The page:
FATCA, the Foreign Account Tax Compliance Act, is a US law aimed at curbing tax evasion by US citizens for tax purposes by requiring foreign financial institutions report on accounts in their institutions possibly held by US persons. The law, which went in to effect in 2010, was the result of the UBS scandal of 2009, when the Swiss bank was fined $780 million for actively assisting thousands of wealthy Americans evade taxes.
FATCA compliance has unilaterally created a whole new due diligence and reporting obligation for financial institutions and other entities. If financial institutions fail to report information and conduct due diligence, there is a potential 30% withholding tax on U.S. sourced income, profits, and gains.
Under FATCA regulations, foreign financial institutions (FFIs) are required to search their account records for accounts with indicators that they are held by US persons for tax purposes. The information concerning an account with such connection is forwarded to the US Treasury Department, including who holds the account and the account balance. The IRS then cross references the information with the US person’s tax return, specifically against informational return 8938, which is a declaration of assets held in foreign countries. Failure to disclose such assets can result in significant penalties.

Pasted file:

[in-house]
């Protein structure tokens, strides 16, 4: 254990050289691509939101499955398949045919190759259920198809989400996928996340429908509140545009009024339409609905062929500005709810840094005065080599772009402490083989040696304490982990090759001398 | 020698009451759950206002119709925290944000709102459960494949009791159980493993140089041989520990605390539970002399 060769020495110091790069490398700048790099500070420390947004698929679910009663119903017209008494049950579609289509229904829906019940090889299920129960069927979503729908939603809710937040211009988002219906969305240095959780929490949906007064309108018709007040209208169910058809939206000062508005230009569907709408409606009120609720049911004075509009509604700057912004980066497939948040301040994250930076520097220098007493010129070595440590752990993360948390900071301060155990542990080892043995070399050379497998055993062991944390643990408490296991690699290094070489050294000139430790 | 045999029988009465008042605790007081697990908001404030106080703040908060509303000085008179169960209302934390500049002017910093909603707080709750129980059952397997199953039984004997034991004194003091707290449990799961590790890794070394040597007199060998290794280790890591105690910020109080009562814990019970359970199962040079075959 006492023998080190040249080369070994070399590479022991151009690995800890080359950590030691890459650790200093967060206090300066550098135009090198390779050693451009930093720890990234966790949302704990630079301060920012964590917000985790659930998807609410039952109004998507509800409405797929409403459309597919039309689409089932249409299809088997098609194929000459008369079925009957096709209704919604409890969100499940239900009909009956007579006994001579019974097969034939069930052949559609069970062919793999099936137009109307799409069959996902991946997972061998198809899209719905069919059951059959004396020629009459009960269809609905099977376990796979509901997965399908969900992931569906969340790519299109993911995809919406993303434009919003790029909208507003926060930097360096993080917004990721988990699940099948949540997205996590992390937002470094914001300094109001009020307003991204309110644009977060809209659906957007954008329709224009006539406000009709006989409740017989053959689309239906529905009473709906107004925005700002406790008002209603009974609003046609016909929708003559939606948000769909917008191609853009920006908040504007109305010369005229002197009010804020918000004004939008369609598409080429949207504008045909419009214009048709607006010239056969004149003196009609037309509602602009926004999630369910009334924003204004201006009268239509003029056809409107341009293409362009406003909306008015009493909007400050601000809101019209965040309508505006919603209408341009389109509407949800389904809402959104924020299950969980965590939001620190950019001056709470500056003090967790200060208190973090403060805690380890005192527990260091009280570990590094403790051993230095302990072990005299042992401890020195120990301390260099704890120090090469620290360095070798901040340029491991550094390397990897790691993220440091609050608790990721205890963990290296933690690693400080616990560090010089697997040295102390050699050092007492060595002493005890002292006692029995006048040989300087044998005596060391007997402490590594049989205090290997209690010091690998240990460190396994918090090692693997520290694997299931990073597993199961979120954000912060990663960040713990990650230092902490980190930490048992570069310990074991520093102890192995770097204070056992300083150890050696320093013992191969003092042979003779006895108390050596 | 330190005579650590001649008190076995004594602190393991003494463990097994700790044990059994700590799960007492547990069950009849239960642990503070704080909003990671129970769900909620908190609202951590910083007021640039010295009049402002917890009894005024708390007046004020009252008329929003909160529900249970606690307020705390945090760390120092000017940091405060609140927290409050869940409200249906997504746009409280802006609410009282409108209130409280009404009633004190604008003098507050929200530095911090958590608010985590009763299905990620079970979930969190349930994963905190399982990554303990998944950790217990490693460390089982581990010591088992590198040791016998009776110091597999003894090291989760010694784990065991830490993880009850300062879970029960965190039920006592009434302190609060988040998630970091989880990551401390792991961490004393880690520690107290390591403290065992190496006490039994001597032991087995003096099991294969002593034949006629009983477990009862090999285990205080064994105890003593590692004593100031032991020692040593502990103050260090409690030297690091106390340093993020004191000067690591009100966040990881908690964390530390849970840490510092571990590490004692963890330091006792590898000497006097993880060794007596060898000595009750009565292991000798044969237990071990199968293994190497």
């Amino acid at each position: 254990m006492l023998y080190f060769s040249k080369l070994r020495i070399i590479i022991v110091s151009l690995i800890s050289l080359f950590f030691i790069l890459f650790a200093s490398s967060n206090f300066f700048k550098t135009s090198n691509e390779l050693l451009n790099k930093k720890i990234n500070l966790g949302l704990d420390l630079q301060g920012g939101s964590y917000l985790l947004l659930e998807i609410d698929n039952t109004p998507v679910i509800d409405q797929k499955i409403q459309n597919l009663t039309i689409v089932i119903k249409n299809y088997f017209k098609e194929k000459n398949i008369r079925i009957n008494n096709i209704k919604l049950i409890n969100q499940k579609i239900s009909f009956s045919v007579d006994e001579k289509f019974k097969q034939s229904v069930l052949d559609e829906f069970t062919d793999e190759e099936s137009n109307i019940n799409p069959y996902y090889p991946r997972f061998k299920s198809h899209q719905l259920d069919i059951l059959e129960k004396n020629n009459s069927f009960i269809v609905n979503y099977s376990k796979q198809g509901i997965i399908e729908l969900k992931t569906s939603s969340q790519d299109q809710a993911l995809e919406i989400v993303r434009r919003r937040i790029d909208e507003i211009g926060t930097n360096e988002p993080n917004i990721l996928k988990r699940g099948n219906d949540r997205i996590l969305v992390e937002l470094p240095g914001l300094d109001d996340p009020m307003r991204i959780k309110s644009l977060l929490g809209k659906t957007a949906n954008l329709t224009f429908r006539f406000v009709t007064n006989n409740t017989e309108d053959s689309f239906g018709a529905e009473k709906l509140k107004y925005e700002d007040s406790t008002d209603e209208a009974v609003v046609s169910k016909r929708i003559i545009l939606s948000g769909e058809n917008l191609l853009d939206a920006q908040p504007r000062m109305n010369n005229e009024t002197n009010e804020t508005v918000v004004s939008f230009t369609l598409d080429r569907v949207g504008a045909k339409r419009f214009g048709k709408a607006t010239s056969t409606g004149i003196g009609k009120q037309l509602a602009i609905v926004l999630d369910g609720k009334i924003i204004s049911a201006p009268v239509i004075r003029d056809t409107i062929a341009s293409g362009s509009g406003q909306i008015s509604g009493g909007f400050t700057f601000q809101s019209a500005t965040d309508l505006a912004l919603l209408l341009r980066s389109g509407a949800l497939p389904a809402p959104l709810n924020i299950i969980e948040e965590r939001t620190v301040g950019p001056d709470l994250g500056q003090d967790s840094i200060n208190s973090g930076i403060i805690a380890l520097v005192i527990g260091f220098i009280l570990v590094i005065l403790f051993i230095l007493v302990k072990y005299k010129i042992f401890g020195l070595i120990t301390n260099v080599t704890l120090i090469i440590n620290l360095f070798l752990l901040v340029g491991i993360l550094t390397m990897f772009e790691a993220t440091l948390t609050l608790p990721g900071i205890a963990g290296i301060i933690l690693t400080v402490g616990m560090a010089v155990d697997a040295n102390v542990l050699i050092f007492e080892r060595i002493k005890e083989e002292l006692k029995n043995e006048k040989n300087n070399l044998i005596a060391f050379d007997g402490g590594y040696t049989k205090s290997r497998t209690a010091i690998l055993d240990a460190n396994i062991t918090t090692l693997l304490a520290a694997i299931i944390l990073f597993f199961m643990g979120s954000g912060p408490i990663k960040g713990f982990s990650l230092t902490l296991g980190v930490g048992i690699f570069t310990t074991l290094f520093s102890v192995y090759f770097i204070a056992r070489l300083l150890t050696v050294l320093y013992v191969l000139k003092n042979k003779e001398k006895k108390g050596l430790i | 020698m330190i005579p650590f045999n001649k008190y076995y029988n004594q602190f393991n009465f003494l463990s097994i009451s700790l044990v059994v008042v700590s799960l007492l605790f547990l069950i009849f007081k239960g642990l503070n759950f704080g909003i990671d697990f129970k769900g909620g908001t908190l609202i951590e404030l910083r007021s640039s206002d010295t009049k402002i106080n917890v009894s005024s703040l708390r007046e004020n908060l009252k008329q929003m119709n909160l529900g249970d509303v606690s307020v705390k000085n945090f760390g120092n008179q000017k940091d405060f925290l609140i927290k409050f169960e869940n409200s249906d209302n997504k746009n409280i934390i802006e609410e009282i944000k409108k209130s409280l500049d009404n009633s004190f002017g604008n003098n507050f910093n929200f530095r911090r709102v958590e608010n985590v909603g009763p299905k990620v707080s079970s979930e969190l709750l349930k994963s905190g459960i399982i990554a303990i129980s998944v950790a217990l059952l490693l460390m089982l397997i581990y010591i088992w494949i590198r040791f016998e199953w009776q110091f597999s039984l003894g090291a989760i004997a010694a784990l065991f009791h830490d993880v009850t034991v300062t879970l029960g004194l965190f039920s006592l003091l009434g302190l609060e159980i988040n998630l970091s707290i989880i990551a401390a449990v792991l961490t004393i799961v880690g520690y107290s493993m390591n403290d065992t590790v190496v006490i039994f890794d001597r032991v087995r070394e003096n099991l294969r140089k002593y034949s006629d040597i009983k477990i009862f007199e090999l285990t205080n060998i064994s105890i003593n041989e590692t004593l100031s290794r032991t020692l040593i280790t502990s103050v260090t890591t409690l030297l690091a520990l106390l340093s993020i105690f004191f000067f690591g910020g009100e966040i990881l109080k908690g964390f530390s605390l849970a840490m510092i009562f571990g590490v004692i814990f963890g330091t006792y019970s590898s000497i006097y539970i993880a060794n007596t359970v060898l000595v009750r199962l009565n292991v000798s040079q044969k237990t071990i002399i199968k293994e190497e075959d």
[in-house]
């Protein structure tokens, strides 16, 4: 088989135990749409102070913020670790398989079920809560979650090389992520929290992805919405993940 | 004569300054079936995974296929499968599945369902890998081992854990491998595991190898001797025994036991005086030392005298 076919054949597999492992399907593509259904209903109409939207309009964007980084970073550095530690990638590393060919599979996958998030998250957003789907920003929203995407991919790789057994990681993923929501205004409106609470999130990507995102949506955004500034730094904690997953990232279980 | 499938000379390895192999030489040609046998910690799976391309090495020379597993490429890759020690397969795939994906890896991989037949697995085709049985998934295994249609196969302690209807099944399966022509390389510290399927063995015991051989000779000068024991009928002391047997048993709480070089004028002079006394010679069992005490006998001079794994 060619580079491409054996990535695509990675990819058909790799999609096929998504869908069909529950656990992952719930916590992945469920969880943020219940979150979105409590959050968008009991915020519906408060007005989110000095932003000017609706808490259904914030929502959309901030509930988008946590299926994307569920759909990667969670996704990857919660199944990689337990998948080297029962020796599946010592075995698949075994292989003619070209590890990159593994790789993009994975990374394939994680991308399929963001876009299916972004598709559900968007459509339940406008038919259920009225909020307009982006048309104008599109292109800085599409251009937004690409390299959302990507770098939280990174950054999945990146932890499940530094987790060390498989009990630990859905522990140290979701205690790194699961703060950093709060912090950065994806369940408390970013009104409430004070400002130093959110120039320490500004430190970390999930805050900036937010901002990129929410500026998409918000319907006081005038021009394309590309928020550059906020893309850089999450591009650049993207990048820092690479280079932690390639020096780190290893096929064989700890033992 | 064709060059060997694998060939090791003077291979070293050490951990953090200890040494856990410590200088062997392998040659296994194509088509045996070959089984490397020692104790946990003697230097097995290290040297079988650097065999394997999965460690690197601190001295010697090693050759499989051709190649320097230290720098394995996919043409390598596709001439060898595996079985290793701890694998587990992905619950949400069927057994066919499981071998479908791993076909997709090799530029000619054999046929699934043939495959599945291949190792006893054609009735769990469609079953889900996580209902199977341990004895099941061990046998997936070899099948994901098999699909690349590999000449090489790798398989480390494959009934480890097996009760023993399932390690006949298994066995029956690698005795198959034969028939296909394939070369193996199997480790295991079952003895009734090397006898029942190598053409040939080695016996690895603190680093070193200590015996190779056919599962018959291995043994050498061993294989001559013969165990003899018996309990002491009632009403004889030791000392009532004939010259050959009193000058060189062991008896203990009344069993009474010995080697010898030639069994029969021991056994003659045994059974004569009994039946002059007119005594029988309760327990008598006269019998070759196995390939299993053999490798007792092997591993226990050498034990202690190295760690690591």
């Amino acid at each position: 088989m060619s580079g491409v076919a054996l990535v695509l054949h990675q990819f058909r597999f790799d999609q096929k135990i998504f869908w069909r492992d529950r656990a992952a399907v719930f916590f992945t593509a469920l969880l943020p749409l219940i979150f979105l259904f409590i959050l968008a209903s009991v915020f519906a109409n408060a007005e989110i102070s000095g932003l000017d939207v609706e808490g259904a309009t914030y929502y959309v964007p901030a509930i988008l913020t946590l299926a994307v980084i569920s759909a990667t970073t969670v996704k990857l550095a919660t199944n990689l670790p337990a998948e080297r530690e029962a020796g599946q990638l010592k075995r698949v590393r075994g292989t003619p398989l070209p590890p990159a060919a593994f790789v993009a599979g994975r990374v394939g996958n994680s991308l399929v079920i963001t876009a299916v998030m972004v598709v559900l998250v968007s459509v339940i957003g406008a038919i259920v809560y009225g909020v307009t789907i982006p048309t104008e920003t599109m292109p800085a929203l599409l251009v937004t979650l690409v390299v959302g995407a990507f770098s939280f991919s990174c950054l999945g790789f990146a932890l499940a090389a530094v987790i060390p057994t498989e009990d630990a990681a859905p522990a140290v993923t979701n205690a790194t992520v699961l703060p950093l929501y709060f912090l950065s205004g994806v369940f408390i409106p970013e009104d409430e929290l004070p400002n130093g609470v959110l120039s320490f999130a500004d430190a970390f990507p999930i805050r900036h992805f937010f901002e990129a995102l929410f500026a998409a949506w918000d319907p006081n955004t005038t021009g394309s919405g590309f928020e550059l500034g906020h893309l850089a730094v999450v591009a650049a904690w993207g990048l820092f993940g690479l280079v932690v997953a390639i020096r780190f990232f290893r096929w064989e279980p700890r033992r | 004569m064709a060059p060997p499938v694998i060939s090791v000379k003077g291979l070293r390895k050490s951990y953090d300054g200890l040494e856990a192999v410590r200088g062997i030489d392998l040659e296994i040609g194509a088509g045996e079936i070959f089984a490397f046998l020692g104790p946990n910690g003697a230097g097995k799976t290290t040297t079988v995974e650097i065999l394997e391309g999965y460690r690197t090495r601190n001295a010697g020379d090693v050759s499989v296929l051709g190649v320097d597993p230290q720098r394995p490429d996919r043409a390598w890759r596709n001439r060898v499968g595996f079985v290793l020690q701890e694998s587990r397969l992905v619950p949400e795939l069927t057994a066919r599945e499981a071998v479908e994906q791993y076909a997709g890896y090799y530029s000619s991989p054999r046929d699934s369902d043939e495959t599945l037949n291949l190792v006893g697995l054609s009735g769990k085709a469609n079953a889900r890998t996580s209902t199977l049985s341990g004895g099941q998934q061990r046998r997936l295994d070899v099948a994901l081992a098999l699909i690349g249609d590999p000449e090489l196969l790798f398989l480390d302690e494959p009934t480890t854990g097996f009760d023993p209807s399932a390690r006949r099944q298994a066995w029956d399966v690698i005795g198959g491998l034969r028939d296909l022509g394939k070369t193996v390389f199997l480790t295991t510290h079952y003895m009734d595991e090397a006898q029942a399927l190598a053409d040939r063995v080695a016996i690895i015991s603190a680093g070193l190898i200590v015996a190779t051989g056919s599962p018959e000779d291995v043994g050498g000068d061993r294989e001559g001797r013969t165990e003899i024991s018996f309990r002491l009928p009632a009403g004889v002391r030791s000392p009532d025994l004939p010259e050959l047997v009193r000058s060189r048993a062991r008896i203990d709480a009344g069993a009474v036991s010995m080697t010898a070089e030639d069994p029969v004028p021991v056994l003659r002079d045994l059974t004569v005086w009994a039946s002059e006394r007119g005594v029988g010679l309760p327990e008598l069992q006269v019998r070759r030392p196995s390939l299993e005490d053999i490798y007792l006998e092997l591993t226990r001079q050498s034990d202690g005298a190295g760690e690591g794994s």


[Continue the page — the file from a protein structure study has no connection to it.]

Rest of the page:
FATCA compliance was seen by many governments as a unilateral impingement on the sovereignty of their governments and financial institutions. Switzerland, with a tradition of banking secrecy, was no exception. They opted to supply the account information according to the Model 2 reporting standard, which means the Swiss financial institutions reported the information to the US authorities without the involvement of the Swiss government. The Swiss FFIs required the consent of their clients to forward the information; without that consent, the information was supplied to the IRS in an aggregate report with certain account information included. The US can then request specific disclosure of client and account information under the administrative assistance provisions of the US-Swiss double tax treaty.
Switzerland also objected to expensive implementation costs associated with FATCA regulations. Switzerland passed a Swiss FATCA law in 2014 aimed at reducing implementation costs for Swiss financial institutions.